Patrick McCutcheon (Anthropology & Museum Studies)
The Grissom site (45KT301) is a large archaeological site with artifacts spanning pre-contact to historic periods. Past research by Central Washington University students sought to understand stone tool type variation, distribution, and diversity across space and time in the site. This has included an effort to chemically source lithics made from volcanic glass using x-ray fluorescence. Combined with technological analysis, chemical sourcing reveals patterns of trade and exchange by showing which sources are most represented and how much processing of different source materials occurred. This project built on previous research by completing the sourcing analysis across 59 of 114 newly identified volcanic glass artifacts. Our results were combined with past results permitting us to look at source representation across the entire site excavation area. The results show that two local sources represent 49% of the sourced pieces and demonstrate the greatest diversity of object type and reduction sequences. Two more distant sources, though having far fewer cores and bifaces, represent the greatest proportion of flakes (n=32) than the two local sources (n=30). A total of 13 sources, some over 250 miles away, are represented in the site. Areas of intensive tool production were also identified through total lithic artifact counts.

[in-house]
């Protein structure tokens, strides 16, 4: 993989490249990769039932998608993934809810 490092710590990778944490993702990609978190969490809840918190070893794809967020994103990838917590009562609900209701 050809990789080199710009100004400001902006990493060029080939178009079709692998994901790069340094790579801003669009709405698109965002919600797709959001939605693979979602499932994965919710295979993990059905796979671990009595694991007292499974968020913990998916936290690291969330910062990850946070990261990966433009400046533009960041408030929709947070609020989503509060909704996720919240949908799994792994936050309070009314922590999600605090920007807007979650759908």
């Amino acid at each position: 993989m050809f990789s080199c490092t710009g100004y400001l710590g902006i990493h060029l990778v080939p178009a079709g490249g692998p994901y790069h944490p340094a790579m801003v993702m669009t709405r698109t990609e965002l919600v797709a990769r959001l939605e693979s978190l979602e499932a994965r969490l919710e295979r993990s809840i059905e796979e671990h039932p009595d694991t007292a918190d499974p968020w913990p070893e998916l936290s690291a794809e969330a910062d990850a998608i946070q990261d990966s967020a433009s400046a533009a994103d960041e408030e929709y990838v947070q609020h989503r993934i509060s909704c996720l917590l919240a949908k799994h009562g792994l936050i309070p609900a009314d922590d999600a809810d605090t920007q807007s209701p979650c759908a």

Keywords: Tools, Obsidian, Sourcing